WARREN BUFFETT 4. $67.5 billion 89

AGE: U.S. SOURCE: Berkshire Hathaway

The investing legend, whose Berkshire Hathaway sat on a $128 billion cash pile at the end of 2019, may be in a position to pounce in a market in freefall. The Omaha, Nebraska–based firm increased its holdings in Delta Air Lines—hit hard amid the coronaviru­s panic—by roughly 1 million shares in late February, and remains the airline’s largest shareholde­r with an 11% stake. Berkshire Hathaway recently announced that it will bar its shareholde­rs from traveling to its famous annual meeting in Omaha, scheduled for May 2020. The meeting will be live-streamed instead.

LARRY ELLISON 5. $59 billion AGE: 75 U.S. SOURCE: Software

See story, page 88.

AMANCIO ORTEGA 6. Shares of Inditex, which owns global retail chain Zara, climbed modestly over the past year before plummeting 35% since midFebruar­y. The value of his vast commercial-property portfolio may also take a hit, but Ortega will be fine; he pocketed over $1 billion in dividends in 2019. Inditex, meanwhile, is working to distribute masks, gloves and protective glasses to Spain’s health system.

MARK ZUCKERBERG 7. $54.7 billion 35 • Facebook


Facebook was fined a historic $5 billion by the Federal Trade Commision in July for violating consumers’ privacy. The social network, which has 2.9 billion users, has become a go-to communicat­ion tool for those on lockdown. It was also the first big tech company to announce plans to pay all its workers a $1,000 bonus to help offset the economic impact of the coronaviru­s.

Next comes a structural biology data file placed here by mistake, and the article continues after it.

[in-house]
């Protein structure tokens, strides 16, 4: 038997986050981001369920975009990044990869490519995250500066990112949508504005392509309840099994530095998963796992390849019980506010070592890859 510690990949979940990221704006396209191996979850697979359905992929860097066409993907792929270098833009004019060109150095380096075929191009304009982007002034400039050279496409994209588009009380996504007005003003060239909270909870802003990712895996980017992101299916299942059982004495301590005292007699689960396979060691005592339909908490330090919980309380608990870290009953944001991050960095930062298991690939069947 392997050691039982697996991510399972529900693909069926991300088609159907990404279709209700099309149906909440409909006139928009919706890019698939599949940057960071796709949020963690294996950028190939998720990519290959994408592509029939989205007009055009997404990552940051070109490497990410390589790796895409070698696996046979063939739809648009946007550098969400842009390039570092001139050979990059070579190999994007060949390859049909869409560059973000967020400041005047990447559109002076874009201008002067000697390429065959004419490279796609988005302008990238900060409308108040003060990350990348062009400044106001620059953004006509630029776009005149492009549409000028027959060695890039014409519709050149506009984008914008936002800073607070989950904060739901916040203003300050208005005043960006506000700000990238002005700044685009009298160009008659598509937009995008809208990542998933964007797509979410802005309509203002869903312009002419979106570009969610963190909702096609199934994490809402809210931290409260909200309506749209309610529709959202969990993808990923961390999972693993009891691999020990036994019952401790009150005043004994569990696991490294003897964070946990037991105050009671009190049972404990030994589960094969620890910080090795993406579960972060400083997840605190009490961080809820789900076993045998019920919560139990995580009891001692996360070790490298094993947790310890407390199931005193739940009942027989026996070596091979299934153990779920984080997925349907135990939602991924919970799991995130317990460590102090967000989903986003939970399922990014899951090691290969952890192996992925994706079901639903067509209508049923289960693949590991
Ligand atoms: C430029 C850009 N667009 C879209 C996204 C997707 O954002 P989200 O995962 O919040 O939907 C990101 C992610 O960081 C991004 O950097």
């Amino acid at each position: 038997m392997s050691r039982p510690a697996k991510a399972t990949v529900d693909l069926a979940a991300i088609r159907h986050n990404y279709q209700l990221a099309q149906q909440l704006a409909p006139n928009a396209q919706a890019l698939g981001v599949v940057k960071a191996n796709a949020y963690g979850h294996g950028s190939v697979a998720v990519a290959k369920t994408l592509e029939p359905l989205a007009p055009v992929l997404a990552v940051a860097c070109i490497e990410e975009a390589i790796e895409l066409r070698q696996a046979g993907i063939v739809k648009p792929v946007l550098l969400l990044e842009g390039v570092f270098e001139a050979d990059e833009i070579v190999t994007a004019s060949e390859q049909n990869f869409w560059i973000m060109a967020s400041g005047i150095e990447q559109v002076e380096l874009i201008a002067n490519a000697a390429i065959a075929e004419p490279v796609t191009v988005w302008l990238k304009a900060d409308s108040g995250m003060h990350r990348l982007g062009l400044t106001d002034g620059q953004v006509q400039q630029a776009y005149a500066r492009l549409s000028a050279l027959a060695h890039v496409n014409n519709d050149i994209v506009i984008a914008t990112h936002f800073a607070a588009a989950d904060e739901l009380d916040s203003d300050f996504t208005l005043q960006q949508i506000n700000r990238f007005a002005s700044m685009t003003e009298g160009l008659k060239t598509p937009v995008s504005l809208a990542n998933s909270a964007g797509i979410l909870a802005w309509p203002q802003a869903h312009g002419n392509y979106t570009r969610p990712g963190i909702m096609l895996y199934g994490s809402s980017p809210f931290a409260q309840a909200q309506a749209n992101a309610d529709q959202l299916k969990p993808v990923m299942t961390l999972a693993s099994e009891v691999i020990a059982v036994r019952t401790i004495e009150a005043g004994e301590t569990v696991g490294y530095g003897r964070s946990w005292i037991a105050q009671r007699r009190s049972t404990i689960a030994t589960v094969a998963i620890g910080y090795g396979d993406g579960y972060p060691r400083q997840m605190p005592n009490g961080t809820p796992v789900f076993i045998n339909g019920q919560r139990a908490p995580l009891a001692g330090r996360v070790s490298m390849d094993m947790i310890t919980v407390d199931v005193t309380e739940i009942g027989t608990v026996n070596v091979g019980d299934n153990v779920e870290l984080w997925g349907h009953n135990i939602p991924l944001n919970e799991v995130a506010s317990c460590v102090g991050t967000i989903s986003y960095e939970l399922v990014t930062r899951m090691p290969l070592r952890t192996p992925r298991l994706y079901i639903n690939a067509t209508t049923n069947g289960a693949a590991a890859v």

JIM WALTON 8. $54.6 billion AGE: 71 U.S. SOURCE: Walmart ALICE WALTON 9. $54.4 billion AGE: 70 U.S. SOURCE: Walmart ROB WALTON 10. $54.1 billion AGE: 75 U.S. SOURCE: Walmart

Rob, the eldest child of Walmart founder Sam Walton, helped take Walmart public as a young attorney in 1970 and still sits on its board. Together with his two siblings and their heirs, the family owns about half of the company’s stock. In March, the world’s biggest retailer opened its first coronaviru­s testing sites, announced $550 million in bonuses for all hourly workers and disclosed plans to add 150,000 temporary jobs to help the company meet the surge in demand tied to the pandemic.

STEVE BALLMER 11. $52.7 billion AGE: 64 U.S. SOURCE: Microsoft

Ballmer’s Los Angeles Clippers recently teamed up with the L.A. Kings, Lakers and the city’s Staples Center arena to provide financial support to hourly event employees affected by the suspension of sporting events at the venue. Ballmer bought the Clippers in 2014, the same year he stepped down as CEO of Microsoft.

CARLOS SLIM 12. HELÚ & FAMILY $52.1 billion 80



A weaker Mexican peso and a slide in the shares of Slim’s biggest holding, telecom giant America Movil, pushed his net worth down by $11.9 billion compared to 2019.

LARRY PAGE 13. $50.9 billion 47

AGE: U.S. Google


Page left his role as CEO of Google parent Alphabet in December. Google was tapped by President Trump to set up a website for Americans to find nearby coronaviru­s screening sites; it launched on March 16, with info on four counties in California, and plans to expand.

SERGEY BRIN 14. $49.1 billion AGE: 46 U.S. SOURCE: Google